Birdman or (The Unexpected Virtue of Ignorance) is a 2014 American black comedy-drama film co-written, co-produced, and directed by Alejandro Gonzalez Iarritu. The film stars Michael Keaton, alongside a supporting cast that includes Zach Galifianakis, Edward Norton, Emma Stone, Amy Ryan, Andrea Riseborough, and Naomi Watts. Since its release, Birdman has received critical acclaim from critics and moviegoers alike, as well as being nominated and winning numerous large awards.
In the film, Michael Keaton plays Riggan Thomson, an actor known for his work as superhero Birdman, that is trying to assert himself as a respected actor on Broadway through an adaption of a short-story by Raymond Carver. Meanwhile, the line between reality and fiction begins having itself blurred as sanity is sent hurdling out the window.
The editing of Birdman is perhaps one of the most notable aspects of the whole film. That is, the way director Alejandro and the editing crew had everything all seamlessly entwined together to make it appear as one single-shot. It isn't actually one-shot, of course, but it's nevertheless impressive and one of the unique things I've seen in a film from a technical standpoint in a long time. That feat alone, and the neat way they did it is enough of a testament to be deserving of at least some praise, however, it's actually a good film in itself. That's an understatement, and I'll rectify it, Birdman is a terrific film that has to be seen to be truly appreciated.
The acting is superb on all fronts, and that's refreshing, for a lot of films, it's either a bunch of decent characters or one absolutely great character carrying the film. Edward Norton and Emma Stone do a terrific job as supporting characters and actually work to add a lot of extra depth and entertainment-value to the film. They're very enjoyable, but, of course, there was no way they'd be able to outshine Michael Keaton in his role. Keaton, known for his work in Tim Burton's Batman, was the perfect actor for this character, and that adds a certain realism and novelty to it. It all just feels right and completely natural.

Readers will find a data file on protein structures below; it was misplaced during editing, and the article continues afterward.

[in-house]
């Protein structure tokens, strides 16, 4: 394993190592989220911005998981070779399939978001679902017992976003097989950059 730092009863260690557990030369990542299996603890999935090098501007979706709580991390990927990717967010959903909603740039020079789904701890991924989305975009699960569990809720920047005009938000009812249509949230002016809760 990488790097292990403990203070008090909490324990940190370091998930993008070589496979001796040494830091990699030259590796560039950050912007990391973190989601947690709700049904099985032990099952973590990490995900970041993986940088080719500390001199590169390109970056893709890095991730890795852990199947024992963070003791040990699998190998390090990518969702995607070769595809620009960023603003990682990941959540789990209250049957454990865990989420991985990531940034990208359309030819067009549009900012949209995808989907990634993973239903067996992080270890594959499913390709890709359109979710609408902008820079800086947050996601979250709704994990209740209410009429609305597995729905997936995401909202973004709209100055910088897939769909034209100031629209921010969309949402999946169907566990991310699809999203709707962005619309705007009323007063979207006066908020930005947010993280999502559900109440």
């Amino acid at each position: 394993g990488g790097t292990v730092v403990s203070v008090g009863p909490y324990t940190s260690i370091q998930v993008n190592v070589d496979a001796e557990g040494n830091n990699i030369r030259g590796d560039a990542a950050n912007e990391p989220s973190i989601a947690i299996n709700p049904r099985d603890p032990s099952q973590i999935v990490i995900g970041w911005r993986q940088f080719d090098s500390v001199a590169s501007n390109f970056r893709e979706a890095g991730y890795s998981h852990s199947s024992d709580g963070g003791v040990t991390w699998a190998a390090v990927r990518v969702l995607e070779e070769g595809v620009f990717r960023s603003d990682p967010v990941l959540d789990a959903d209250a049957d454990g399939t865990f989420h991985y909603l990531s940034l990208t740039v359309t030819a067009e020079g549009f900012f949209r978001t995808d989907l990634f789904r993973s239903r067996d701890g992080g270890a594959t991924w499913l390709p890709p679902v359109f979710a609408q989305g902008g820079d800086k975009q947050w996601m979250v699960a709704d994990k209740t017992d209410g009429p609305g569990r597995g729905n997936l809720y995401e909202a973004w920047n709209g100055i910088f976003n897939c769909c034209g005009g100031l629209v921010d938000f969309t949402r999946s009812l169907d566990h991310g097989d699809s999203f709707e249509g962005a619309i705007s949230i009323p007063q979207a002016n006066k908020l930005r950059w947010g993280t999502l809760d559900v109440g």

The music is extremely well-done, albeit simple, and adds a lot to the look and feel of the whole experience. Antonio Sanchez did a terrific job with the score, and it's a shame that he wasn't nominated for an Academy Award for it.
I think it's obvious though that the most enthralling of it all is the plot, which is only accelerated and strengthened by what I've mentioned. Whether it's deceptively simple or carrying immaculate depth, there is something to be said about it. It immersed me into it and I was left with a lot of different thoughts racing in my head.
Is Birdman worth all the hype it has received? I'd say so. I think I hyped it up more in my head than any of the award shows did, and I was satisfied. This is the rare film that operates on all cylinders, and absolutely everything, the editing, the score, the acting, all of it is done to advance the film.
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